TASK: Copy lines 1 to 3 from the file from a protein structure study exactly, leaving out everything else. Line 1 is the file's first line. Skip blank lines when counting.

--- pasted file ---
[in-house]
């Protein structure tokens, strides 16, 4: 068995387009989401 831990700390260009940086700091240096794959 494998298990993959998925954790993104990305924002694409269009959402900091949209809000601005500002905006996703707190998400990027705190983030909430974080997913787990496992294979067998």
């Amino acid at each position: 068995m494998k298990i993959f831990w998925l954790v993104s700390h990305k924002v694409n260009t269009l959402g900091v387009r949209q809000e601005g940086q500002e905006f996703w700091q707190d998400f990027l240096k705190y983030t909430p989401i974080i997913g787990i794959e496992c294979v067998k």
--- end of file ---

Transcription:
[in-house]
């Protein structure tokens, strides 16, 4: 068995387009989401 831990700390260009940086700091240096794959 494998298990993959998925954790993104990305924002694409269009959402900091949209809000601005500002905006996703707190998400990027705190983030909430974080997913787990496992294979067998």
């Amino acid at each position: 068995m494998k298990i993959f831990w998925l954790v993104s700390h990305k924002v694409n260009t269009l959402g900091v387009r949209q809000e601005g940086q500002e905006f996703w700091q707190d998400f990027l240096k705190y983030t909430p989401i974080i997913g787990i794959e496992c294979v067998k």